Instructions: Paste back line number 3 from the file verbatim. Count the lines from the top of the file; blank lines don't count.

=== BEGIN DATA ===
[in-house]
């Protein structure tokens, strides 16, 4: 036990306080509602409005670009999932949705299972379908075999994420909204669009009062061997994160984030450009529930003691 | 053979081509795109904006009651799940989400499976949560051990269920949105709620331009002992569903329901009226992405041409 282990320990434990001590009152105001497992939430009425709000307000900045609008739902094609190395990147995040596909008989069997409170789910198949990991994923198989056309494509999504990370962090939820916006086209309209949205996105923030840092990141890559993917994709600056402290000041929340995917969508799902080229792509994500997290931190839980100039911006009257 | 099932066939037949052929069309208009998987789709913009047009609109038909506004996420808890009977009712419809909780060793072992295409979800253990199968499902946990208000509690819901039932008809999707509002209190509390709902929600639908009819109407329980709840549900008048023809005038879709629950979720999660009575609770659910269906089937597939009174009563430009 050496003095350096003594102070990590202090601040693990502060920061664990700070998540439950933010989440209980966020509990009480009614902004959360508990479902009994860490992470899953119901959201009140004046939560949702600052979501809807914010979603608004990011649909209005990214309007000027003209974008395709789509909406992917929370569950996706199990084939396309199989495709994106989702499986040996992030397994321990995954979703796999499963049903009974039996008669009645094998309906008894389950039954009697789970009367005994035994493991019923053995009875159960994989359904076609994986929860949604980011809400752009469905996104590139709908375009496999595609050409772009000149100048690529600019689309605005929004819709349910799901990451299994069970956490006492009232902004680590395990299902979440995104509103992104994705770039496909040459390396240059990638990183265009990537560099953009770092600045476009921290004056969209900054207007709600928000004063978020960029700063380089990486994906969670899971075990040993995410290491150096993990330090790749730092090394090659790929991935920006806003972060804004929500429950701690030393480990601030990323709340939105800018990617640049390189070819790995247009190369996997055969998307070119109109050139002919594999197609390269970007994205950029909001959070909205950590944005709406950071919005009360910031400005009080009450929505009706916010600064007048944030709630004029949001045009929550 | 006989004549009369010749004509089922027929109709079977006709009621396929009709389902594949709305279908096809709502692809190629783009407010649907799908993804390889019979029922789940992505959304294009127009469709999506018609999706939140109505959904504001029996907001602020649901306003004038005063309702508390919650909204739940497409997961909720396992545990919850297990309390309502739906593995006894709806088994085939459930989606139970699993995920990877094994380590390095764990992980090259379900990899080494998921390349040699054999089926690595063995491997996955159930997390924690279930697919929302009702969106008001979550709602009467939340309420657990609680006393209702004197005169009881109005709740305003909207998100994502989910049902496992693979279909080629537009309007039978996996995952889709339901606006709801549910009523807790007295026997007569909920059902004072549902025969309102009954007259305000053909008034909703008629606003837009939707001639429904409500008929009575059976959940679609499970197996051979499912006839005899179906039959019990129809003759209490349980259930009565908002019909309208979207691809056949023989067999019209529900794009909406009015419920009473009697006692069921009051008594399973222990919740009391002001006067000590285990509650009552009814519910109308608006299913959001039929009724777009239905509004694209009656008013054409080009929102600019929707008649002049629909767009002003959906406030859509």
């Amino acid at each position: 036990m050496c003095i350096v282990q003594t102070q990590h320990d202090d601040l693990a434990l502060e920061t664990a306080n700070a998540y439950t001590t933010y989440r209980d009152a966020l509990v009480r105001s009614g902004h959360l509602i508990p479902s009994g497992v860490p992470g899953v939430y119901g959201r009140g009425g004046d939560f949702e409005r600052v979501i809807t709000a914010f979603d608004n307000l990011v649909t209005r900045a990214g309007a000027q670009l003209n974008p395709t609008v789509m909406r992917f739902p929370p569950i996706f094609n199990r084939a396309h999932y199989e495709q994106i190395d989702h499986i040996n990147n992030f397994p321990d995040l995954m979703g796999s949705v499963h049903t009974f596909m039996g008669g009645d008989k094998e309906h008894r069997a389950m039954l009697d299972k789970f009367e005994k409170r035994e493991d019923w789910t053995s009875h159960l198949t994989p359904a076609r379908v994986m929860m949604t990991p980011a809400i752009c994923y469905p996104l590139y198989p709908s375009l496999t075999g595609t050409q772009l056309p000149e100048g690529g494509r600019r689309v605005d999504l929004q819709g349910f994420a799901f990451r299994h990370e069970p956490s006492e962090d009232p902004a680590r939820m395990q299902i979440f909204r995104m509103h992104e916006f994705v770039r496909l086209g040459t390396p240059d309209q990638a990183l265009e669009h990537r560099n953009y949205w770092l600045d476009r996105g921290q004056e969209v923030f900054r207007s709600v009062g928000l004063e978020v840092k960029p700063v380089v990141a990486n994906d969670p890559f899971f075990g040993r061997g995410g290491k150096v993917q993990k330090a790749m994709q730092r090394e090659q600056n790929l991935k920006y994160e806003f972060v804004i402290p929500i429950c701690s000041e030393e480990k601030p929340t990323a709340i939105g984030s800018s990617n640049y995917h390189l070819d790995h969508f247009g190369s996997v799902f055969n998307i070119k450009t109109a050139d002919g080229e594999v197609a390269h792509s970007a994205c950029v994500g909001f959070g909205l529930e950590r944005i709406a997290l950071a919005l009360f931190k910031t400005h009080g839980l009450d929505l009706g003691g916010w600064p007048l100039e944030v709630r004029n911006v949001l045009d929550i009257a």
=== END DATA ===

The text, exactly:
């Amino acid at each position: 036990m050496c003095i350096v282990q003594t102070q990590h320990d202090d601040l693990a434990l502060e920061t664990a306080n700070a998540y439950t001590t933010y989440r209980d009152a966020l509990v009480r105001s009614g902004h959360l509602i508990p479902s009994g497992v860490p992470g899953v939430y119901g959201r009140g009425g004046d939560f949702e409005r600052v979501i809807t709000a914010f979603d608004n307000l990011v649909t209005r900045a990214g309007a000027q670009l003209n974008p395709t609008v789509m909406r992917f739902p929370p569950i996706f094609n199990r084939a396309h999932y199989e495709q994106i190395d989702h499986i040996n990147n992030f397994p321990d995040l995954m979703g796999s949705v499963h049903t009974f596909m039996g008669g009645d008989k094998e309906h008894r069997a389950m039954l009697d299972k789970f009367e005994k409170r035994e493991d019923w789910t053995s009875h159960l198949t994989p359904a076609r379908v994986m929860m949604t990991p980011a809400i752009c994923y469905p996104l590139y198989p709908s375009l496999t075999g595609t050409q772009l056309p000149e100048g690529g494509r600019r689309v605005d999504l929004q819709g349910f994420a799901f990451r299994h990370e069970p956490s006492e962090d009232p902004a680590r939820m395990q299902i979440f909204r995104m509103h992104e916006f994705v770039r496909l086209g040459t390396p240059d309209q990638a990183l265009e669009h990537r560099n953009y949205w770092l600045d476009r996105g921290q004056e969209v923030f900054r207007s709600v009062g928000l004063e978020v840092k960029p700063v380089v990141a990486n994906d969670p890559f899971f075990g040993r061997g995410g290491k150096v993917q993990k330090a790749m994709q730092r090394e090659q600056n790929l991935k920006y994160e806003f972060v804004i402290p929500i429950c701690s000041e030393e480990k601030p929340t990323a709340i939105g984030s800018s990617n640049y995917h390189l070819d790995h969508f247009g190369s996997v799902f055969n998307i070119k450009t109109a050139d002919g080229e594999v197609a390269h792509s970007a994205c950029v994500g909001f959070g909205l529930e950590r944005i709406a997290l950071a919005l009360f931190k910031t400005h009080g839980l009450d929505l009706g003691g916010w600064p007048l100039e944030v709630r004029n911006v949001l045009d929550i009257a």